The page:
Rand Paul thinks Senators should actually read the bills they are voting on
From Washington, D.C. on Friday, Sen. Paul put forth a bill that, if passed, would permit one full day of reading for every 20 pages of legislation being presented. He introduced the bill last week before the US Senate was scheduled to vote on a 600-page legislation that brought together topics as varying as highway funding and student loans all into a single document proposal.
“Not one member of the Senate will read this bill before we vote on it,” Paul insisted. "For goodness sakes, this is a 600-page bill. I got it this morning.”
Paul suggested that the lack of public faith in the current Congress could be blamed on, among other things, lawmakers lacking a basic understanding of the legislation they are elected to decide on. Rule 28, Paragraph 9 of the Senate guidebook currently require bills to be put on hold for 48 hours before being brought up for vote, but Sen. Paul said even that provision is rarely enforced.
“Congress has a 10 percent approval rating and one of the reasons is that we don’t even obey our own rules,” said the Senator. "At the very least, we ought to adhere to our own rules," he said. "Forty-eight hours is still a challenge to find out everything in here."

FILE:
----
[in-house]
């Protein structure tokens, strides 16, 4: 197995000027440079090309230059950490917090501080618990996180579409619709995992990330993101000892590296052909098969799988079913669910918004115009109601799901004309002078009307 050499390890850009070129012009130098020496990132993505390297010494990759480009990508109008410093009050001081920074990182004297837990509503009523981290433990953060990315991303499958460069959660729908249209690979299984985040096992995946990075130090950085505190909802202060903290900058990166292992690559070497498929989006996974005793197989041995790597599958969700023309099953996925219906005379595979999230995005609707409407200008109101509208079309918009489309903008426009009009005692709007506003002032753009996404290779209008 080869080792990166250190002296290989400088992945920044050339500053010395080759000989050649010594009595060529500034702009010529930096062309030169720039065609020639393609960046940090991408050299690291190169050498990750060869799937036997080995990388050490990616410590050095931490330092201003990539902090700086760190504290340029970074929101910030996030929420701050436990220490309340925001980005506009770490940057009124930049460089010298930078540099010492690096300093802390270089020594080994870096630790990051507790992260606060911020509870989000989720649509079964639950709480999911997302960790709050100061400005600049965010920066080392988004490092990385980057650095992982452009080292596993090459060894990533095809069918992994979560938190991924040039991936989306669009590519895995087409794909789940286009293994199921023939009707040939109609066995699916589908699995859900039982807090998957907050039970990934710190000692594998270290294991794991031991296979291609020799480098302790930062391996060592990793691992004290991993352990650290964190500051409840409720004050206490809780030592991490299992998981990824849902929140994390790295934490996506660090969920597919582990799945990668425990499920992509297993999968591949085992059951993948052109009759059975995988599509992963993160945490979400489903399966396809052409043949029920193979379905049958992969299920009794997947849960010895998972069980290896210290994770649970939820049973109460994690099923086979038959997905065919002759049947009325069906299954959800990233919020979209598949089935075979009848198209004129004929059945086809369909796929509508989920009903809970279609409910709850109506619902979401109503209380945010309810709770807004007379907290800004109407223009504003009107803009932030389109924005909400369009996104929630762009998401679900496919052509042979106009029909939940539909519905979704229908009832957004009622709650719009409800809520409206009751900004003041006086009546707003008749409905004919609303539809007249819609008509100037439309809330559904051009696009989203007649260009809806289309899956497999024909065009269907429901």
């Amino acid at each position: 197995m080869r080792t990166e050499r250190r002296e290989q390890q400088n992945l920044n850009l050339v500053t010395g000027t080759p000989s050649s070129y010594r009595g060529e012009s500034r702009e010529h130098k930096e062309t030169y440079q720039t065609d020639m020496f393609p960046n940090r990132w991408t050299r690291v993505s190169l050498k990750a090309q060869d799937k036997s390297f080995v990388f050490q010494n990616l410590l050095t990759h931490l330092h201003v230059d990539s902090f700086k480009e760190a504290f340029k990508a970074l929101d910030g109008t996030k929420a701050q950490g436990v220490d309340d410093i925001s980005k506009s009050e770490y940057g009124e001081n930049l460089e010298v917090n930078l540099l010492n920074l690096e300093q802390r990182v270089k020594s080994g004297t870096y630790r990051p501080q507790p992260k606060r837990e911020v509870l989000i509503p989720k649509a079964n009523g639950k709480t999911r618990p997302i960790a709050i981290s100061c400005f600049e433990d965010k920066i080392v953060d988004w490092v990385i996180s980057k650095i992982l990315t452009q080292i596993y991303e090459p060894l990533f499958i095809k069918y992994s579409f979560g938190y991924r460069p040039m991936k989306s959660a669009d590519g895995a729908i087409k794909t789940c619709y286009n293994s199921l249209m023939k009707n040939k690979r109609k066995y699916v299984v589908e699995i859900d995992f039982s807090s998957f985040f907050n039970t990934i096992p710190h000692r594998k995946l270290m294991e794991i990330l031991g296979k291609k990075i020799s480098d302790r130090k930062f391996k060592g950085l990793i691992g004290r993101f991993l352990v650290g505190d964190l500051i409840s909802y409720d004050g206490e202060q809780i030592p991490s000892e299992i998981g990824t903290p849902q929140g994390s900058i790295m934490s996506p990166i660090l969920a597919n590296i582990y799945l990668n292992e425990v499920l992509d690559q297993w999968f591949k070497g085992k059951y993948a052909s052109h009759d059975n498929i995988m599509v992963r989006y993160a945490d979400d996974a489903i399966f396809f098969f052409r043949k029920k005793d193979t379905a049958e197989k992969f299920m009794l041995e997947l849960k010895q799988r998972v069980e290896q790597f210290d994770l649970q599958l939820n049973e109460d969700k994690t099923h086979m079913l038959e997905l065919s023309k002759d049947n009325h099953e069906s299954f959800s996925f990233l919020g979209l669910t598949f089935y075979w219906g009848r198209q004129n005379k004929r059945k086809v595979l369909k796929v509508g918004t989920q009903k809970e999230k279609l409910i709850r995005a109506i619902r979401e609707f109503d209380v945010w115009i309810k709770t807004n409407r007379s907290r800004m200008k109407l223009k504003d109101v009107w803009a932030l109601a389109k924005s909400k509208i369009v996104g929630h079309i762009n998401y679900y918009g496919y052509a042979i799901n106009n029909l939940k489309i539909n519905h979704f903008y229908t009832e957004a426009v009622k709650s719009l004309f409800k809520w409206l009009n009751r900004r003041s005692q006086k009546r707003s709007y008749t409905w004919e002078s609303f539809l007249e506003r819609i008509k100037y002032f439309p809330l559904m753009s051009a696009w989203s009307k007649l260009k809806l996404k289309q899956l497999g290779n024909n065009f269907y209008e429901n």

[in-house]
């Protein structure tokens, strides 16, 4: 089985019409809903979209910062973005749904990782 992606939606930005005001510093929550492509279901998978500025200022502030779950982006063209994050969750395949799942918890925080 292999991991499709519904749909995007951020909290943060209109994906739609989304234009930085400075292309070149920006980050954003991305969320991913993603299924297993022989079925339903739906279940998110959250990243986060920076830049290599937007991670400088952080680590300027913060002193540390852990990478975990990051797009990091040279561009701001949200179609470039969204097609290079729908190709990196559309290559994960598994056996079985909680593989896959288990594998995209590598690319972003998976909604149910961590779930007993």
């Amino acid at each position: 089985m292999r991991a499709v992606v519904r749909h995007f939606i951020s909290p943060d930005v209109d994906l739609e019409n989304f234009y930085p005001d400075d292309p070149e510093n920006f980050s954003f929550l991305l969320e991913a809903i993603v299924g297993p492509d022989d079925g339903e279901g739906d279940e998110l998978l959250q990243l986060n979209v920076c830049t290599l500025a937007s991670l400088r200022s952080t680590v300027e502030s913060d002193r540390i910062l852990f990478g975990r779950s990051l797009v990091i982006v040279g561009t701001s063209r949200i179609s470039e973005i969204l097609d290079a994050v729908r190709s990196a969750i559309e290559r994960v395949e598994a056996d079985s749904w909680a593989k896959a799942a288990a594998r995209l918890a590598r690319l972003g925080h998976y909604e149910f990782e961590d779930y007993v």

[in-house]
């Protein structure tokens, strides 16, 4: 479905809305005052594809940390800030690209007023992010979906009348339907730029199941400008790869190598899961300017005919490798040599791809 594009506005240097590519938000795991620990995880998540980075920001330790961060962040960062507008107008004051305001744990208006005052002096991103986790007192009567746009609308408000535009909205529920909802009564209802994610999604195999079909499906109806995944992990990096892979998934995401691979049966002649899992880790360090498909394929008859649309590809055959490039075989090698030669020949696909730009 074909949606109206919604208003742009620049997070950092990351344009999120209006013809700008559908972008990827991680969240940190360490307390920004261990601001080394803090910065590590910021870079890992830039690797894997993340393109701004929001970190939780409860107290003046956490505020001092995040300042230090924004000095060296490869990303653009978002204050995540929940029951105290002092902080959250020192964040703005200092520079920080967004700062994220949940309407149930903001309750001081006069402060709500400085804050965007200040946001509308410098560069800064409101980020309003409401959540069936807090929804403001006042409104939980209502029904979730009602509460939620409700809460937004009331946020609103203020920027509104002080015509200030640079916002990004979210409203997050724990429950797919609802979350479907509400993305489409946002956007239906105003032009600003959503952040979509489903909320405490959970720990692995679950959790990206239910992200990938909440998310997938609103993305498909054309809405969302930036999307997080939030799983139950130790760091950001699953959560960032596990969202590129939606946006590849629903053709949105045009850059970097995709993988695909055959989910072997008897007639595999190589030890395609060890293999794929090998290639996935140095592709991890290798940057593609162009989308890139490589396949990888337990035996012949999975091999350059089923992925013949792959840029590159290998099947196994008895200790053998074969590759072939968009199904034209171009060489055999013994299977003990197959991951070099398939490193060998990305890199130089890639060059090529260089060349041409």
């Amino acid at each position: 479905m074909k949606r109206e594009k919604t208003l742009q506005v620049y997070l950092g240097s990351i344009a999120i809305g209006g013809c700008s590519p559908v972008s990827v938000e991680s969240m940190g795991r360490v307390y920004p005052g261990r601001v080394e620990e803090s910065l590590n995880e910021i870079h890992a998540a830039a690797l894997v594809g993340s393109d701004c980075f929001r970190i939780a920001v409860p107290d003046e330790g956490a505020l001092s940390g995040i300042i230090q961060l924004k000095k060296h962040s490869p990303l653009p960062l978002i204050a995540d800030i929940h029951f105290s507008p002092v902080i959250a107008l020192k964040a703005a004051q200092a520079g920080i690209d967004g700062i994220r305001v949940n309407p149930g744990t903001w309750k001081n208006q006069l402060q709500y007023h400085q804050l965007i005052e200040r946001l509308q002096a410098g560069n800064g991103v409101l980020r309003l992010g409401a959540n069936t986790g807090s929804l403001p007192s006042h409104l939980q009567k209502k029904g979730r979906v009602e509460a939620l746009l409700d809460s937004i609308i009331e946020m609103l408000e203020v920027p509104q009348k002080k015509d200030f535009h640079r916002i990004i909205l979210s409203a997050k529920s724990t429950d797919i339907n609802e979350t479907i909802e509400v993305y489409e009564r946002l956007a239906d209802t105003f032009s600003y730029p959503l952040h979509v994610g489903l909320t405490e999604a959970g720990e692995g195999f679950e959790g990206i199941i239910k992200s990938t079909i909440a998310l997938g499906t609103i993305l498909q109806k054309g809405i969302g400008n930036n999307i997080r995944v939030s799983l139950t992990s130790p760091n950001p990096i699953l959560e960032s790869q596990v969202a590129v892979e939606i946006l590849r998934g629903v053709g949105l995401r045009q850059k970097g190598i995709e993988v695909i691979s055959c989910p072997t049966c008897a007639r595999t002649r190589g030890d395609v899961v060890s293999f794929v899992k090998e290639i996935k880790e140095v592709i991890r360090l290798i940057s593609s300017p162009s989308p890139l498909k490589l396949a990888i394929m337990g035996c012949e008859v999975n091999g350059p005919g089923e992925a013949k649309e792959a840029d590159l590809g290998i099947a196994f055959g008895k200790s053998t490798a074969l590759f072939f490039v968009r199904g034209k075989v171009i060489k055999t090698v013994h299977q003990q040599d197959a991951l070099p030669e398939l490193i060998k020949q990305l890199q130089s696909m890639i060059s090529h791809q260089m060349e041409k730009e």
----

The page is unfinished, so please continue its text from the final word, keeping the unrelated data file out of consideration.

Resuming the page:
In hopes of remedying the public’s disapproval with Washington, Paul put forth his bill that he hopes will help Congress come to terms with the exact issues they are expected to vote on.
"In keeping with my pledge to increase transparency and accessibility in the U.S. Senate, I am proud to introduce this rule change today. Too often in Congress, legislation is shoved through without hearings, amendments or debate. If we are to answer to the American people, it is imperative we pay close attention to the legislation we consider to ensure it is in concert with the Constitution and purview of the Senate's authority,” he said.
Paul also introduced a separate legislation, S. 3359, which he described as “A bill to end the practice of including more than one subject in a single bill by requiring that each bill enacted by Congress be limited to only one subject.”